We need to consider going forward how to do business differently so that we can invest in the future and invest in the strategic initiatives that will continue to make each institution better and remain competitive.
One of your major accomplishments has been achieving balanced budgets at institutions where you have worked. How did you do it, what is your advice to others, and what collaborations with senior leaders were important to effective budgeting?
This is another communication issue. You can’t simply say, “We need to cut budgets.” The campus community needs to understand why. Do you have declining undergraduate or graduate enrollments? Are financial aid costs increasing? Are there capital and deferred maintenance issues? Stakeholders need to understand what it is that is placing pressure on the budget. They need to understand, in most cases, that it is likely the external environment that is impacting net tuition revenues, as opposed to something that’s happening internally.
Communicating this information helps develop an understanding and appreciation for the impacts that are occurring, and then allows you to work collaboratively toward a strategy to reduce costs in the best way.
Across-the-board cuts are not strategic. It’s better to review line-item spending through a structured budget development process. Working with senior leaders, you can look deeper into your operations; consider what you might stop doing and the related opportunities for cost savings.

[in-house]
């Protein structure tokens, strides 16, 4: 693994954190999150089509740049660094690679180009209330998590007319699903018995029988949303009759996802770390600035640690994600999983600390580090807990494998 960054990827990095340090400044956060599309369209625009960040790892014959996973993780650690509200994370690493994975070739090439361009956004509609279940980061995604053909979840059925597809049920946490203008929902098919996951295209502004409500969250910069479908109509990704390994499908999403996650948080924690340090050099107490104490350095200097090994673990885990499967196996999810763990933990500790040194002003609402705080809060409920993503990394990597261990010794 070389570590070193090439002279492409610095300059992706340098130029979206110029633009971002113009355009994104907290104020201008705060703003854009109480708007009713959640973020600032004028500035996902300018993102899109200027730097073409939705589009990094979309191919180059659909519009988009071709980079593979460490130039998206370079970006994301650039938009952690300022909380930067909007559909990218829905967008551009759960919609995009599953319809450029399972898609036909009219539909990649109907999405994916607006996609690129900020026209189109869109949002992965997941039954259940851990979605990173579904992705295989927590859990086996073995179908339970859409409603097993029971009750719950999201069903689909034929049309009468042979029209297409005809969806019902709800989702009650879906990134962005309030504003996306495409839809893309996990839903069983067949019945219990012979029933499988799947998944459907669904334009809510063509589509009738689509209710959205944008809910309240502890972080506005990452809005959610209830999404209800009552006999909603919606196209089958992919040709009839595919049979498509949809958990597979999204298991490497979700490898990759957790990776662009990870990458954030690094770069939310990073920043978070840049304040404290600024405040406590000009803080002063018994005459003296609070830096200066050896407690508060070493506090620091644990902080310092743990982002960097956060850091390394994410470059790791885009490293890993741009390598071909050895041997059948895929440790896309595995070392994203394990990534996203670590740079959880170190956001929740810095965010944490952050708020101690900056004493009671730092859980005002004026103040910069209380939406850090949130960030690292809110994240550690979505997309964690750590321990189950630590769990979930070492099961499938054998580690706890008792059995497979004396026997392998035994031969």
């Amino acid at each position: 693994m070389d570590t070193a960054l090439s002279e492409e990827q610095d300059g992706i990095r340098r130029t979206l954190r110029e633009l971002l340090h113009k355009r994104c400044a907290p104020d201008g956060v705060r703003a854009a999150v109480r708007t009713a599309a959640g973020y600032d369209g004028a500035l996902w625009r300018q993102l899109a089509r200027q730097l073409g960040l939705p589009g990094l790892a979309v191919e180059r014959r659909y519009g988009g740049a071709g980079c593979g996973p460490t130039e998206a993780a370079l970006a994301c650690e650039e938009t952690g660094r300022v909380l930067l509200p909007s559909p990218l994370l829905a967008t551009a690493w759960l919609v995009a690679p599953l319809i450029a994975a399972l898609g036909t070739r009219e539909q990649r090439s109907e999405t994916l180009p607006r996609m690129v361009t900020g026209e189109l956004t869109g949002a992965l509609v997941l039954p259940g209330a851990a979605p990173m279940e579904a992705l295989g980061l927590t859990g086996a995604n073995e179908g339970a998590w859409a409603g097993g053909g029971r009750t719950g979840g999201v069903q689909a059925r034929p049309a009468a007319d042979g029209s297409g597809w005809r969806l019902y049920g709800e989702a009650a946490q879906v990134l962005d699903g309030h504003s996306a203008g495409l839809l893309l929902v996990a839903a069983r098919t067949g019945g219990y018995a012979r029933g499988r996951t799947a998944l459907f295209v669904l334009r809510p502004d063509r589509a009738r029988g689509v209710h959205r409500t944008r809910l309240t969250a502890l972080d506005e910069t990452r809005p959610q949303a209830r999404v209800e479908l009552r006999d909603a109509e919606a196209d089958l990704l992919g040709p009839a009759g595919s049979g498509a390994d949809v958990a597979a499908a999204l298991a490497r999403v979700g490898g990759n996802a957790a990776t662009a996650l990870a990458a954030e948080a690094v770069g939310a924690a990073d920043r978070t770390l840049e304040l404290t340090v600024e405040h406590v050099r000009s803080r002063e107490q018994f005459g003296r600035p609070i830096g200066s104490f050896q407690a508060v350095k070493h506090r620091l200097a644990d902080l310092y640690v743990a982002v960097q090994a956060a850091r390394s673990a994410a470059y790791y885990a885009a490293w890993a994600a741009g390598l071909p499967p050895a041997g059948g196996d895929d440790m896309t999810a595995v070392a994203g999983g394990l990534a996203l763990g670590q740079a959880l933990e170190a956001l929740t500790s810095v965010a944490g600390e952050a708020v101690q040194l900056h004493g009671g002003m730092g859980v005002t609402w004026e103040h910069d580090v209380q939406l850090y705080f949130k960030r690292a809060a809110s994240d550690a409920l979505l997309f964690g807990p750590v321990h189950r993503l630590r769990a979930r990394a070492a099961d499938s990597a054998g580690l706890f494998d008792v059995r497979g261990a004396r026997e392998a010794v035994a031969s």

In such a highly labor-intensive industry, we need to make sure that we are staffed properly, and that we’re staffing those functions that make sense. We’re good at adding on, but we’re not so good at taking a look at things we might be able to eliminate. And, I think that is what’s required now and in the future.
At Loyola, we’ve done some of this through cost-reduction evaluations. Task forces and working groups of faculty, staff, and students review different areas of the university and identify those in which we might be able to reduce costs, or make recommendations.
The result of one of the recommendations, three years ago, was a reduction (to 2 percent) in the percentage the university contributes to our employee retirement plan. This collaborative process became a transparent conversation across the campus community and governance structure, after participants had done their research, examined retirement contributions at other colleges and universities, and developed recommendations.
The entire process was very collaborative and resulted in identifying many opportunities for cost reduction. It wasn’t only the senior administration and the CFO saying that we need to make these cuts.